Violinist to take podium for ASO

Concert: Philip Spletzer, an experienced orchestral musician, will make his conducting debut at the Camerata Concert tomorrow.


Arundel Live

March 30, 2000|By Phil Greenfield | Phil Greenfield,SPECIAL TO THE SUN

You wouldn't think a whole new career path could be discovered by a person moving all of five feet forward, but that's what will happen to Philip Spletzer at the Camerata Concert offered by the Annapolis Symphony tomorrow evening.

Spletzer, 33, who has spent the past five seasons in the concertmaster's chair of the orchestra's first violin section, will ascend the Maryland Hall podium at 8 p.m. to conduct a reduced-sized ASO in works by Bach, Vivaldi, Bartok and Joseph Suk.

Not only will this be his first directorial stint in Annapolis, it will be his conducting debut. "I've directed before while playing the violin," he says, "but never with a baton in my hand, and never in a public place. I'm really excited. We had our first rehearsal the other night, and I didn't fall down, and no one laughed at me."

A Long Island, N.Y., native and a graduate of Manhattan School of Music and the University of Akron in Ohio, Spletzer is an experienced orchestral musician who has played extensively in ensembles such as the Columbus (Ohio) Symphony and Michael Tilson Thomas' New World Symphony in Miami Beach, Fla. He is also a veteran of music theater pit orchestras on Broadway and international tours.

In addition, Spletzer leaves his Baltimore home several times each year to serve as concertmaster of the Key West Symphony in Florida.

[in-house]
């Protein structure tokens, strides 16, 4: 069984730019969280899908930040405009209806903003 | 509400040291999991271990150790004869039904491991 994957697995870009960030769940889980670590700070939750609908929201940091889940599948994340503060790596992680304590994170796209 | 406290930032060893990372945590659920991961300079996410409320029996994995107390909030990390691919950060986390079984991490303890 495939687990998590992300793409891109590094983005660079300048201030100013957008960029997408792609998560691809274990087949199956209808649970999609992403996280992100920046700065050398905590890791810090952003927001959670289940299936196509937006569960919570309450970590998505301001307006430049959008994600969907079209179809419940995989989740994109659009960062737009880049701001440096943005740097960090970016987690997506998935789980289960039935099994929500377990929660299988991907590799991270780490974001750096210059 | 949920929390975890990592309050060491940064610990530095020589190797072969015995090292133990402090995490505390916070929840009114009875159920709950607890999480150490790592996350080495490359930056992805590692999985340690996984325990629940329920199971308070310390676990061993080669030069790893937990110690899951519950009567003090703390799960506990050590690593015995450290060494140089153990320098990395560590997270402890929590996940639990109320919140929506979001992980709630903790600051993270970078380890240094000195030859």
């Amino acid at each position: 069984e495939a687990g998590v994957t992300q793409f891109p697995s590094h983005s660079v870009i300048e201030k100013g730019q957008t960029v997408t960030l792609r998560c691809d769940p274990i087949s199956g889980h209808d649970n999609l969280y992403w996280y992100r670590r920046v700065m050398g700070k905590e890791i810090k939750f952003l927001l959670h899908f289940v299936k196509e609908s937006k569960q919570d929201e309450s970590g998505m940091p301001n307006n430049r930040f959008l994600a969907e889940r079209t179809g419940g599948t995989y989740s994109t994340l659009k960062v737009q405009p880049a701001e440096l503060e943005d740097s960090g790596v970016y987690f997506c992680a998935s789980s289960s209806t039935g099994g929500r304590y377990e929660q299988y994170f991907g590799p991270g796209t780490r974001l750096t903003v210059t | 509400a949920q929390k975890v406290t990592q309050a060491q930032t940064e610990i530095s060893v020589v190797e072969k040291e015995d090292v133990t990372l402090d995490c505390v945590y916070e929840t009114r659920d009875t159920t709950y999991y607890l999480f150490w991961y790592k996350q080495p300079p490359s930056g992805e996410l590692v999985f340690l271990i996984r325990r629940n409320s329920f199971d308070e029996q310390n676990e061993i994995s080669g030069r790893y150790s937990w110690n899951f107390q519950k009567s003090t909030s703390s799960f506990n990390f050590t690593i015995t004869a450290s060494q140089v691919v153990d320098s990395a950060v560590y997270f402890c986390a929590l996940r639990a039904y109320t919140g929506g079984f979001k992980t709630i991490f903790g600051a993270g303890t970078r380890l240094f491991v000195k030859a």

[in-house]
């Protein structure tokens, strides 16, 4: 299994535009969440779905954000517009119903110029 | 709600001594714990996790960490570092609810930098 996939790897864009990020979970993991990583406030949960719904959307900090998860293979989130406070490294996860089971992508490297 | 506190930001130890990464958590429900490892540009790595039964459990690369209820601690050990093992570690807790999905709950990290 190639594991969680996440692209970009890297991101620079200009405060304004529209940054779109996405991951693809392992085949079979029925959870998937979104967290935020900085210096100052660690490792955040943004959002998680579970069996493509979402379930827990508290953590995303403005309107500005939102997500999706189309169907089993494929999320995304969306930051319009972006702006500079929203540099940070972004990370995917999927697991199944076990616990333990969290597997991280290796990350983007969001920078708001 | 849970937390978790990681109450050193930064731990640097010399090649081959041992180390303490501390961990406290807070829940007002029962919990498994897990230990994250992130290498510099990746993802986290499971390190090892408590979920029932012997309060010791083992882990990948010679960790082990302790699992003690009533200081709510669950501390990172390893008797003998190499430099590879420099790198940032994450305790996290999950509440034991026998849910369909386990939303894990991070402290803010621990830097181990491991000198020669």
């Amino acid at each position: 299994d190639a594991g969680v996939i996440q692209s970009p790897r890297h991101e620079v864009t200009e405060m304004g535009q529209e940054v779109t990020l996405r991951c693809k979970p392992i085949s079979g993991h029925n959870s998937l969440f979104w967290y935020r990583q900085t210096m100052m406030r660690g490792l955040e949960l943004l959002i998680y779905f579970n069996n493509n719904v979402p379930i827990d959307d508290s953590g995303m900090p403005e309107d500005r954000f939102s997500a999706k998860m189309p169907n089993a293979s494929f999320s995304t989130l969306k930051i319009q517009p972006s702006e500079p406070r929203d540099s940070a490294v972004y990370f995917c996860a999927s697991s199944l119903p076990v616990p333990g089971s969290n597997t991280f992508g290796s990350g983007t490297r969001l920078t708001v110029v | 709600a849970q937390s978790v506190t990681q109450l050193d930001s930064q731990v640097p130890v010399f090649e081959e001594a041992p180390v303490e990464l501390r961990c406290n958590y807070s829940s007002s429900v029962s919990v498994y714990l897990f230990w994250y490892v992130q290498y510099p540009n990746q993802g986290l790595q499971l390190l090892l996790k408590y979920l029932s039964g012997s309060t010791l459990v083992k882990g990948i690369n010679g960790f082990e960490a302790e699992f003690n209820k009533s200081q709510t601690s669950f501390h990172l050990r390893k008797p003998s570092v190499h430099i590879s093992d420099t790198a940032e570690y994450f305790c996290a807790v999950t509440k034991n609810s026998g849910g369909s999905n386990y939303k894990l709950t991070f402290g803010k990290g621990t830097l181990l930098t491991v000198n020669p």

But even for an experienced player, tomorrow night's move is anything but an incremental step. "I'll be responsible for covering the full scope of the music," he says, "instead of what I'm usually in charge of as concertmaster. But I really wanted to try it. I expressed an interest about a year ago, and I couldn't be happier that the orchestra said yes."

At the outset, Spletzer will lead with his fiddle as fellow ASO violinist Tamara Seymour joins him for Antonio Vivaldi's Concerto for Two Violins.

Next, pianist Igal Kesselman joins the orchestra for Bach's First Concerto in D minor. Local music aficionados might remember Kesselman as one of the primary accompanists at the Daniel Heifetz Institute, the summer music school convened in Annapolis the past two years.

Bartok's zesty, gypsylike Romanian Dances are on the bill, with Joseph Suk's lovely "Serenade for Strings" with its many changes of tempo.

It's quite a program for a rookie, and Spletzer relishes the challenge. "But believe me," he says, "it's nice to be doing it in front of a lot of my friends in the orchestra."

Tickets: 410-269-1132.

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